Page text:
I've been working with web services for nearly 4 years now. Although people will argue this next point, I am a business person, not a technical person. My Business was construction engineering first, and although my business is of technology now, it is still fundamentally important for me to understand how to translate the ecosystems like those of human relationships into the world of technology relationships...enter web services. This is the underlying technology that is going to let me securely connect many disparate systems in many different places in a more efficient (less IT intensive) way. If you are looking for more info on integration, see my multi part series on the topic, otherwise, continue here...
A great example of web services in action is the way Facebook works with other social services like Wordpress or Twitter. I can make a post on Wordpress for example and it shows up on Facebook. I could make a Tweet on Twitter and have it show up on Wordpress. Three completely different services in three different technical domains from three different companies all working together. Excellent! I get all my info wherever I am, don't really care where it came from or how it got there.
An AEC Tech Space example would be entering information in Autodesk Revit, then having it travel through Horizontal Glue (now Autodesk 360 I believe), and end up in Proliance. This of course takes some implementation and the more in line software vendors are with NIST cloud standards the better this will work. The reason for that is the NIST cloud definition talks about self service and programmability. If both these are in place, then you do not need software vendors (although they may be the choice after all) to approve how you achieve this type of connection and you are free to compare different ways or do it yourself if you have the skills.
Some other examples of web services in action are using an Office Business Application (OBA) with a line of business (LOB) application like Prolog, Contract Manager or Viewpoint as an alternate interface. A user can work in the Excel based OBA from anywhere and be directly connected to Prolog (wherever it may reside) via the Prolog Connect web service. This gives users the power of excel while keeping in compliance with Prolog business rules. This also eliminates any import/export issues since the OBA is bound to the Prolog Connect web service. Further, you will not have any data corruption problems from some custom excel application that might connect direct to the Prolog database and circumvent the business rules. (Note that although Meridian does not brand it as Prolog Connect, the actual web service is called a Prolog Connect and is installed as such.)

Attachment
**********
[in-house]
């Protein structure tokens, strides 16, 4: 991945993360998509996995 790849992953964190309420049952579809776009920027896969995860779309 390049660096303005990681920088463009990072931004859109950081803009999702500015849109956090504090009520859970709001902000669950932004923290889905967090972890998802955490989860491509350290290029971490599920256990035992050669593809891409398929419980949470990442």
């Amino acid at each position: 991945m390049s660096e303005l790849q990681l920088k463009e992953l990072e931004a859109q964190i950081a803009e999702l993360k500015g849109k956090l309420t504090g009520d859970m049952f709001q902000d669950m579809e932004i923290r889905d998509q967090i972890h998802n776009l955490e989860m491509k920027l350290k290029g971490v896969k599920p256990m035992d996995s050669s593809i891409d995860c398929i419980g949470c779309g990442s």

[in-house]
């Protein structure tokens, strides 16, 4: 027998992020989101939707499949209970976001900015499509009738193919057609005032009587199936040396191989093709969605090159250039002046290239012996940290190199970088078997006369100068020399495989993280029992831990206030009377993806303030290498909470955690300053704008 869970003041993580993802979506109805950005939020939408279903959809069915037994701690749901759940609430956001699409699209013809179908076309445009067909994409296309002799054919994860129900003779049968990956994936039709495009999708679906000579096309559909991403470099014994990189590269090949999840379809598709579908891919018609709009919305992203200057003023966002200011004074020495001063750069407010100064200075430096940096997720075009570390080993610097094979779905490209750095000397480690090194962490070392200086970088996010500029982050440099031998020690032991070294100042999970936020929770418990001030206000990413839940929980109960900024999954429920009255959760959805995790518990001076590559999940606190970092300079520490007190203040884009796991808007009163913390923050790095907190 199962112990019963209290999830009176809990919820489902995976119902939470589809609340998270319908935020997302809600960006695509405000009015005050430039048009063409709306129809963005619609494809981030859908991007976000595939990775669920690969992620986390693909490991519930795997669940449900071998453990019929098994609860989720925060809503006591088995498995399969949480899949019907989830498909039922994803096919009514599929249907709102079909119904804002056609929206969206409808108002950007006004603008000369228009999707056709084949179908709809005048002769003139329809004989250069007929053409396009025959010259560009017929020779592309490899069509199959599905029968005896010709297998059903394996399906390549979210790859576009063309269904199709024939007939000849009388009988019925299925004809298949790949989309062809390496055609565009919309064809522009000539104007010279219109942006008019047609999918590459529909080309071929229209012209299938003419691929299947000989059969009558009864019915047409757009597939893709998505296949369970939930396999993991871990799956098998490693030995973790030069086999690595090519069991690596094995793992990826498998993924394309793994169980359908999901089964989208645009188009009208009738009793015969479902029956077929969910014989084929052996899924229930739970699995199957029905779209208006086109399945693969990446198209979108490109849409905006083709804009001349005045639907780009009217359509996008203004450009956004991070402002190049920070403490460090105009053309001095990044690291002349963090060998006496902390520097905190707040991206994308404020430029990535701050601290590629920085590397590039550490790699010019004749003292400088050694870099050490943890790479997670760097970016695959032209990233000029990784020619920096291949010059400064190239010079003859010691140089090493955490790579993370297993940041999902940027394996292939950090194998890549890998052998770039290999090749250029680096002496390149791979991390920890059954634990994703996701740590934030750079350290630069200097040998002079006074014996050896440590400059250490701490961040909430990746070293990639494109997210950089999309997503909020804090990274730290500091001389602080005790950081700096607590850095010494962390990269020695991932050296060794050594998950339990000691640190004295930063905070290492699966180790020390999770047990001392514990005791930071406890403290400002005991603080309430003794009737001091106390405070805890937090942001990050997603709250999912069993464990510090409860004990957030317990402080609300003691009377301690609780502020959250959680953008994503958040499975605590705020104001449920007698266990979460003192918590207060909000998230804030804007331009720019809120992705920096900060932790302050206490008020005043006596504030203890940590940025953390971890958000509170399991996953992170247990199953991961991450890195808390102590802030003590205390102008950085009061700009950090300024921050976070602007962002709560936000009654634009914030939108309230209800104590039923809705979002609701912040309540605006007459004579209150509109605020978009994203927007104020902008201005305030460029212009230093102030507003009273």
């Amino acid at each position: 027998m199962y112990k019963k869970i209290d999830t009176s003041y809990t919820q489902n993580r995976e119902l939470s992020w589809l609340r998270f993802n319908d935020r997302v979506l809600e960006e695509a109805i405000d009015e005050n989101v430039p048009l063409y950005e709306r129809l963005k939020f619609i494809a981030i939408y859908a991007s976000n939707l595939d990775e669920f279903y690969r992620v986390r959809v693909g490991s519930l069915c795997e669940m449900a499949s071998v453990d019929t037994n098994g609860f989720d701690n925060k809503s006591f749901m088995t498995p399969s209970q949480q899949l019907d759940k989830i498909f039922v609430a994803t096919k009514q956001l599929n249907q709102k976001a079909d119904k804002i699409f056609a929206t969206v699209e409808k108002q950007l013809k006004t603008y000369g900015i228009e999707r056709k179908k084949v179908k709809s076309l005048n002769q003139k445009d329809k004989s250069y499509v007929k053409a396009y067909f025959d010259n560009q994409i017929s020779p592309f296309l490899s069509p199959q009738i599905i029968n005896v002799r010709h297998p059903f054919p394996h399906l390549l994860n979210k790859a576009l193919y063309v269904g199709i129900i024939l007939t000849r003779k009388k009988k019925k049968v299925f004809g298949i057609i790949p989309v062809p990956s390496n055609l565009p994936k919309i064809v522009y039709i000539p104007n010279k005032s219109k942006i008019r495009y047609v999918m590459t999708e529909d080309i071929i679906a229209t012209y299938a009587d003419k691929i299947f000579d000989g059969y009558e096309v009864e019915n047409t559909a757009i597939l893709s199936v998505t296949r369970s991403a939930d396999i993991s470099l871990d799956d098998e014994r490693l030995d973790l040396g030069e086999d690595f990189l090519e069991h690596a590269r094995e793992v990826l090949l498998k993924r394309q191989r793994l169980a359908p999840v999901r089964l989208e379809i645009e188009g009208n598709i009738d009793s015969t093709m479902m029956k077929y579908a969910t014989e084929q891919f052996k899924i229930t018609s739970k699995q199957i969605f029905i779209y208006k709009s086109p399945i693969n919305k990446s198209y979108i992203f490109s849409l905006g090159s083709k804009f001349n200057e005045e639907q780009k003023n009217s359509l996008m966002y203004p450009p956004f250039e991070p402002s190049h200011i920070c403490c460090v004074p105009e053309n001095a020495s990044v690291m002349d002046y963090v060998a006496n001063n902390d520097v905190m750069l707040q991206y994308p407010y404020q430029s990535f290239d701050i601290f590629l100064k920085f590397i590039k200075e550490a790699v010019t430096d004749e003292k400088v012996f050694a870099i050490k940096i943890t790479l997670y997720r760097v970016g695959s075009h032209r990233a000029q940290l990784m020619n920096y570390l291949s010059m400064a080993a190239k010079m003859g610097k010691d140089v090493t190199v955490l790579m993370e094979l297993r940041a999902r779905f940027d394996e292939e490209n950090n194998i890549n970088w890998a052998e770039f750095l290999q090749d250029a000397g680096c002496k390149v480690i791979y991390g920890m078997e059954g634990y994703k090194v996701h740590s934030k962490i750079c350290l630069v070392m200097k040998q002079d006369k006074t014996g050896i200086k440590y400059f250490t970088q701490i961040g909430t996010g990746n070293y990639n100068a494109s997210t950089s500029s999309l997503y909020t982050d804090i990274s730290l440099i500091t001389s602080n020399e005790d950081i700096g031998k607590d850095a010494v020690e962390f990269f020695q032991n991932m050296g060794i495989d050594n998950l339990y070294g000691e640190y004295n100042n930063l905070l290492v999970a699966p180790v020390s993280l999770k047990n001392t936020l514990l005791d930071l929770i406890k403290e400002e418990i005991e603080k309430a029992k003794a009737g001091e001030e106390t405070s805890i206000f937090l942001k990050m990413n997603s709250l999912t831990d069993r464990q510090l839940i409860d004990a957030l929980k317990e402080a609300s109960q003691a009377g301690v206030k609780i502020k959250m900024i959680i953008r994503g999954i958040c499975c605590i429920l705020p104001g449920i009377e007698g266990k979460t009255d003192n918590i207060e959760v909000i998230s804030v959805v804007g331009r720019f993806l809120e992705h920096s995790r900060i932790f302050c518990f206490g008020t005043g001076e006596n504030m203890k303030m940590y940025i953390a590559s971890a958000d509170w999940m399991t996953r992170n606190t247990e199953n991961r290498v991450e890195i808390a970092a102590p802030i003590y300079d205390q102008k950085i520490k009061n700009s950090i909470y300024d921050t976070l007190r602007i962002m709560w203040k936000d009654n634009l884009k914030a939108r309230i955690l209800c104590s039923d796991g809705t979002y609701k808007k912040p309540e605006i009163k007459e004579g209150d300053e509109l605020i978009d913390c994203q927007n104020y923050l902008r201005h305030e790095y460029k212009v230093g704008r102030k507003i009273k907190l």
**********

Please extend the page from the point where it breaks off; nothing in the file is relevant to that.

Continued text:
There are several technical flavors of web services, but at the end of the day as a business person you just need to know the example above and then apply it to your requirements of mashing up applications and data into useful dashboards, entry forms, and other interesting and useful methods of accessing information. The other key thing to look for when purchasing software is that it has open web services that do not lock you or your team into engaging any specific company or proprietary solution to help you make it work.
The reason web services matter vs. just any old application programming interface (API) is it gives our community a secure way to connect applications over the Internet based on some standards. Customers can rely on standard easier to use integration points, Software Vendors have less support issues than older integration methods, and Service Providers can openly use the application connections to dream up up broad variations on ways for people to interact with technology.
If you want to get buried in the technical basis of all this, visit Wikipedia.